LET THEM GO TO EMERGENCY ROOMS. (That is my feeble attempt to find something like "Let Them Eat Cake" for the title of this post.) Dan Froomkin gives us this beautiful quote from the president on the topic of access to health care:
Bush spent a fair amount of time talking about health care yesterday, as well.
"The immediate goal is to make sure there are more people on private insurance plans. I mean, people have access to health care in America," he said. "After all, you just go to an emergency room."
So. Except that emergency rooms are not conveniently located in neighborhoods all over the country, emergency rooms are not well suited for the provision of primary care and tend to charge rather heftily for those services, emergency room care fails to provide the kind of continuous care that is really needed and the real intended customers of emergency care (people with emergencies) will have longer waiting times than necessary if the same places are also used for primary care.
Neither are emergency rooms going to provide preventive care or prenatal care for the poor, for example, and it is highly unlikely that the care the poor receive in emergency rooms is timed correctly from the point of view of best health outcomes. I suspect that people wait until they just can't take the pain any longer before going to an ER. This means that illnesses are more advanced and treatment less likely to succeed than if primary care was provided in the communities of the poor.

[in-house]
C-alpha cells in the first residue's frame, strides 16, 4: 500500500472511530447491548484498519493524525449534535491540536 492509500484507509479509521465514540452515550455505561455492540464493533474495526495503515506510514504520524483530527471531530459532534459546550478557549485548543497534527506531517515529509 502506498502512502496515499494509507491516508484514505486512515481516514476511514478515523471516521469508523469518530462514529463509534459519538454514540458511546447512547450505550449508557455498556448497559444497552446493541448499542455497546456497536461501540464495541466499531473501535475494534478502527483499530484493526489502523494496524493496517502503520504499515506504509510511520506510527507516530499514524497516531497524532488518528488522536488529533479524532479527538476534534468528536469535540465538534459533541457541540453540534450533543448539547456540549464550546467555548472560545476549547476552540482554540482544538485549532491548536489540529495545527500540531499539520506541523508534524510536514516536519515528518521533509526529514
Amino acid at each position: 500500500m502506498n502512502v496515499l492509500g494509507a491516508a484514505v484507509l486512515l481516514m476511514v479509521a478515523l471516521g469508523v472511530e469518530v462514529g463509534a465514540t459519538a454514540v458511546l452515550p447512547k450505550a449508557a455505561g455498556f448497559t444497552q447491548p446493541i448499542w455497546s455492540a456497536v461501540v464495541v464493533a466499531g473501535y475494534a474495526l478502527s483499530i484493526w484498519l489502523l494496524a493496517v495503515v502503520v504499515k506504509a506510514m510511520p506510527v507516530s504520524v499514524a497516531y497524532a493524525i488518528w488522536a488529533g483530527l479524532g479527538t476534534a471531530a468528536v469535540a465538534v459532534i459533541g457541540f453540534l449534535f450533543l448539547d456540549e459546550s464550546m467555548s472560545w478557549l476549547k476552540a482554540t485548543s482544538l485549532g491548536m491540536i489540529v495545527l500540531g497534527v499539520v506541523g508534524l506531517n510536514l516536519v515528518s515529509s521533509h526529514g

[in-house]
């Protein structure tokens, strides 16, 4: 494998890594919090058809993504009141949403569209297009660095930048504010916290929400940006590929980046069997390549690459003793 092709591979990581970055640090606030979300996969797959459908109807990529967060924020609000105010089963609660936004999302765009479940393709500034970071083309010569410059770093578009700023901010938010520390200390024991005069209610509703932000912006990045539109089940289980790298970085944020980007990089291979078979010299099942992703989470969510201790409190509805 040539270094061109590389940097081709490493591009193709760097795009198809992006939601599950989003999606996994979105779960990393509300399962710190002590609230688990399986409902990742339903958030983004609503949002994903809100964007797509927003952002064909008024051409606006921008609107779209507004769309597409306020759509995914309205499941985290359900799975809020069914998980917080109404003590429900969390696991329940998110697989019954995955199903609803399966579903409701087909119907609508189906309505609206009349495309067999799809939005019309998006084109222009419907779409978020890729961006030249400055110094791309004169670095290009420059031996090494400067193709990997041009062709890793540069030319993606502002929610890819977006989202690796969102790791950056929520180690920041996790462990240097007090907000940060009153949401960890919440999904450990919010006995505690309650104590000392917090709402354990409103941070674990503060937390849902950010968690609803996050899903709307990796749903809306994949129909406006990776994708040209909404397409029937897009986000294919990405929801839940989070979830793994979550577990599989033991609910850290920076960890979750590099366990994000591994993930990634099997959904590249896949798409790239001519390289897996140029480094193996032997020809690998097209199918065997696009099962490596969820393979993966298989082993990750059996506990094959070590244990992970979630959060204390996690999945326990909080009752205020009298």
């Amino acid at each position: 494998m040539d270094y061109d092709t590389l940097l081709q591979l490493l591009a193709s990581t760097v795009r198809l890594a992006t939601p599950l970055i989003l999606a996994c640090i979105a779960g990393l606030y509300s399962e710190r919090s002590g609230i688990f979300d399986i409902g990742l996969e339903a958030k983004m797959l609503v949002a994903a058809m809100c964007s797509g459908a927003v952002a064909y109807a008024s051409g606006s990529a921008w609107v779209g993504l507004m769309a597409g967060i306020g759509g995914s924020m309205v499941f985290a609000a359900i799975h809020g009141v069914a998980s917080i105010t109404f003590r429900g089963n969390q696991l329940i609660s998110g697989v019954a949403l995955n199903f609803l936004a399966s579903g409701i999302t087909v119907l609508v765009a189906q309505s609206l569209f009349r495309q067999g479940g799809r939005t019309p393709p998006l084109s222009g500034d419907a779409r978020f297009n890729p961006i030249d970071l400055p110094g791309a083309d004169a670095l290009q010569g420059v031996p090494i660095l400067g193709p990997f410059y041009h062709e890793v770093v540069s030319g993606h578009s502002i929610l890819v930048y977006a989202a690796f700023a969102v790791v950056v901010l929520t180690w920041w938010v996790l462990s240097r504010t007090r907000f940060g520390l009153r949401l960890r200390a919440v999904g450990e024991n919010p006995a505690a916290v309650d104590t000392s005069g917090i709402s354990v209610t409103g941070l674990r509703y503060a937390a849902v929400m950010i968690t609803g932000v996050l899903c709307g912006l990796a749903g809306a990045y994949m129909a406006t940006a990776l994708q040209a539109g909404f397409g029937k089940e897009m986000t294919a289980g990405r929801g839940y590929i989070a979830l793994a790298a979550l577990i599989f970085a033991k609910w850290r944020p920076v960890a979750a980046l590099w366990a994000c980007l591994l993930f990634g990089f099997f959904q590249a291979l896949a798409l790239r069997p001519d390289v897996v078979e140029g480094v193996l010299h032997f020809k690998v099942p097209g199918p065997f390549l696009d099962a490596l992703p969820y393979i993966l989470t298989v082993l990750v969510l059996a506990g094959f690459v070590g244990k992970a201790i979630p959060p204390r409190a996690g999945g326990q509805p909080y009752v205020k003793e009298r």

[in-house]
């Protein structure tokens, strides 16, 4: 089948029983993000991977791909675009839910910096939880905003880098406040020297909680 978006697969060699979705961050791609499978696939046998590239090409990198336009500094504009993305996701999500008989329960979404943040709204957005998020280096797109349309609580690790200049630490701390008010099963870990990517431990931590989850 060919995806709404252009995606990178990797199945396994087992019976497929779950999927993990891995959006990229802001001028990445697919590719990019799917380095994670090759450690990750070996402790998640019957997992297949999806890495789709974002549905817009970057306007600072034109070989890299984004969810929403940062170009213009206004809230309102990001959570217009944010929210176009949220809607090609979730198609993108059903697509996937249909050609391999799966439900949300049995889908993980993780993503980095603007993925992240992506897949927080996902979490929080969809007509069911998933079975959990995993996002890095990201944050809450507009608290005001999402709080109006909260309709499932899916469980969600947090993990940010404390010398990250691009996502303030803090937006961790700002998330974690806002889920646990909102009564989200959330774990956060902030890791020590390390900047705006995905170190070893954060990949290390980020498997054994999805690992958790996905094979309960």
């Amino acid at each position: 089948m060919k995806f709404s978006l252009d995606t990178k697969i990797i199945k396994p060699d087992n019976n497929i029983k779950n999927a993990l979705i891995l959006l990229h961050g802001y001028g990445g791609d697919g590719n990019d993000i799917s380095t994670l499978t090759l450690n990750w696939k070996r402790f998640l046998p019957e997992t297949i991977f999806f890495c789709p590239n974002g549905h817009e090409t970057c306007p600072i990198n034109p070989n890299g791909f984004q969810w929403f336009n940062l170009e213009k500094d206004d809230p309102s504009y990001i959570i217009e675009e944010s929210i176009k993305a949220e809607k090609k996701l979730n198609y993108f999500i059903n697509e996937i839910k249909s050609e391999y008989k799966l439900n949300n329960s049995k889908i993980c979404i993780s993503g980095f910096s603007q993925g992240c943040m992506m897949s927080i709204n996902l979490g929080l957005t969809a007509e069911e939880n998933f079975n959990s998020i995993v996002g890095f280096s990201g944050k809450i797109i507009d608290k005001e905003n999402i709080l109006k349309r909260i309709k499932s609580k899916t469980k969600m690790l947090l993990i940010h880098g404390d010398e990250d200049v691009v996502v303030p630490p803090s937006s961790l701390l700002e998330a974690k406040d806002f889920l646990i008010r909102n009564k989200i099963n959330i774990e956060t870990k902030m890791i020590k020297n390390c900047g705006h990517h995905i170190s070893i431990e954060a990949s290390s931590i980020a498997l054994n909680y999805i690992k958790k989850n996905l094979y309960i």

Kevin Drum made a great point about all of this:
And as long as we're on the subject, it's worth noting that emergency rooms have only been required to treat all patients regardless of ability to pay since the 1986 passage of the EMTALA Act. The Reagan and Bush Sr. administrations, unsurprisingly, did little to enforce it. Bill Clinton tried to step up enforcement in 1994, but in 2003, after Bush Jr. became president, he approved new rules that loosened EMTALA regulations.
In sum, emergency rooms are an expensive, inappropriate and unreliable way to provide primary care for the uninsured.